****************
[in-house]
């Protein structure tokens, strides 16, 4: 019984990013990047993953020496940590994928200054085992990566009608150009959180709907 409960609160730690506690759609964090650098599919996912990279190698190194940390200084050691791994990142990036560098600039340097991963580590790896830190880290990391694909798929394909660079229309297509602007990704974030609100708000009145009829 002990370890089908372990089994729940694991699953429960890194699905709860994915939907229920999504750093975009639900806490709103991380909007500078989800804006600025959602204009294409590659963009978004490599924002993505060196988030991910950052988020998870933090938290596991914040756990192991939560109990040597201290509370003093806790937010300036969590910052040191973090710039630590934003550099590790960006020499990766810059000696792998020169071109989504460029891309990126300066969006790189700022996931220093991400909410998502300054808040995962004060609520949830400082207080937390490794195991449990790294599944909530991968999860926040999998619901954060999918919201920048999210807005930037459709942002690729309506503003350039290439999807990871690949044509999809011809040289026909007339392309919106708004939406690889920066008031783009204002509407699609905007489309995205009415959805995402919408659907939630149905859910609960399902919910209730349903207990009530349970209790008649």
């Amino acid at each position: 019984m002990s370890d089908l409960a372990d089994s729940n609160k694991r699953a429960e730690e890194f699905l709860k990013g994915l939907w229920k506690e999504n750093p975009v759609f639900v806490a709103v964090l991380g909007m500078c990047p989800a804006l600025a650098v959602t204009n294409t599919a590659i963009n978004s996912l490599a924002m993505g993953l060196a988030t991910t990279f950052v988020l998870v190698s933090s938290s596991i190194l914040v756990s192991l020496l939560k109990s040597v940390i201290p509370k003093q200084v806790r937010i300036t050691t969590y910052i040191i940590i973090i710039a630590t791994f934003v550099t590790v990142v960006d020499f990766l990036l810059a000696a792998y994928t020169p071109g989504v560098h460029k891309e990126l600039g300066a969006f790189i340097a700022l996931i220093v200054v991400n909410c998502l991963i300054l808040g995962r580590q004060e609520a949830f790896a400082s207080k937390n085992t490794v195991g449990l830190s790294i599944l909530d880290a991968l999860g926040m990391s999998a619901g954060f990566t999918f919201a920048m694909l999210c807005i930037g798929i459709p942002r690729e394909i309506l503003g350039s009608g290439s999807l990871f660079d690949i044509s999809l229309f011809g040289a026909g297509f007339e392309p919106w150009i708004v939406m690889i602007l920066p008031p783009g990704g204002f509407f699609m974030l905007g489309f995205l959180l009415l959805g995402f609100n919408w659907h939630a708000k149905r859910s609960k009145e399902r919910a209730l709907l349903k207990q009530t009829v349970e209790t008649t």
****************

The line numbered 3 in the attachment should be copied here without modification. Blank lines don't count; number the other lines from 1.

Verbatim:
């Amino acid at each position: 019984m002990s370890d089908l409960a372990d089994s729940n609160k694991r699953a429960e730690e890194f699905l709860k990013g994915l939907w229920k506690e999504n750093p975009v759609f639900v806490a709103v964090l991380g909007m500078c990047p989800a804006l600025a650098v959602t204009n294409t599919a590659i963009n978004s996912l490599a924002m993505g993953l060196a988030t991910t990279f950052v988020l998870v190698s933090s938290s596991i190194l914040v756990s192991l020496l939560k109990s040597v940390i201290p509370k003093q200084v806790r937010i300036t050691t969590y910052i040191i940590i973090i710039a630590t791994f934003v550099t590790v990142v960006d020499f990766l990036l810059a000696a792998y994928t020169p071109g989504v560098h460029k891309e990126l600039g300066a969006f790189i340097a700022l996931i220093v200054v991400n909410c998502l991963i300054l808040g995962r580590q004060e609520a949830f790896a400082s207080k937390n085992t490794v195991g449990l830190s790294i599944l909530d880290a991968l999860g926040m990391s999998a619901g954060f990566t999918f919201a920048m694909l999210c807005i930037g798929i459709p942002r690729e394909i309506l503003g350039s009608g290439s999807l990871f660079d690949i044509s999809l229309f011809g040289a026909g297509f007339e392309p919106w150009i708004v939406m690889i602007l920066p008031p783009g990704g204002f509407f699609m974030l905007g489309f995205l959180l009415l959805g995402f609100n919408w659907h939630a708000k149905r859910s609960k009145e399902r919910a209730l709907l349903k207990q009530t009829v349970e209790t008649t």